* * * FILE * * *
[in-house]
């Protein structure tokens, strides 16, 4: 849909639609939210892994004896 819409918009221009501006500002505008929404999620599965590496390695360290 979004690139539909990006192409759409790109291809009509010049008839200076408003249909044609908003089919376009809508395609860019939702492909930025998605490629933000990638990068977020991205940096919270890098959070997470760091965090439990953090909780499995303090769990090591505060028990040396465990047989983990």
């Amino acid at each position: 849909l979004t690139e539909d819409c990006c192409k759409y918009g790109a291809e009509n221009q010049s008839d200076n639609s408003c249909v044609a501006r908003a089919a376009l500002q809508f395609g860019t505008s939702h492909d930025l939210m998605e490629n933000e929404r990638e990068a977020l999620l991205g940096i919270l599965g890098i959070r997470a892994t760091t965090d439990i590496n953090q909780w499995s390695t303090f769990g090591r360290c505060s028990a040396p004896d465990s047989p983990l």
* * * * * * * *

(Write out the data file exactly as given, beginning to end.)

[in-house]
């Protein structure tokens, strides 16, 4: 849909639609939210892994004896 819409918009221009501006500002505008929404999620599965590496390695360290 979004690139539909990006192409759409790109291809009509010049008839200076408003249909044609908003089919376009809508395609860019939702492909930025998605490629933000990638990068977020991205940096919270890098959070997470760091965090439990953090909780499995303090769990090591505060028990040396465990047989983990």
């Amino acid at each position: 849909l979004t690139e539909d819409c990006c192409k759409y918009g790109a291809e009509n221009q010049s008839d200076n639609s408003c249909v044609a501006r908003a089919a376009l500002q809508f395609g860019t505008s939702h492909d930025l939210m998605e490629n933000e929404r990638e990068a977020l999620l991205g940096i919270l599965g890098i959070r997470a892994t760091t965090d439990i590496n953090q909780w499995s390695t303090f769990g090591r360290c505060s028990a040396p004896d465990s047989p983990l």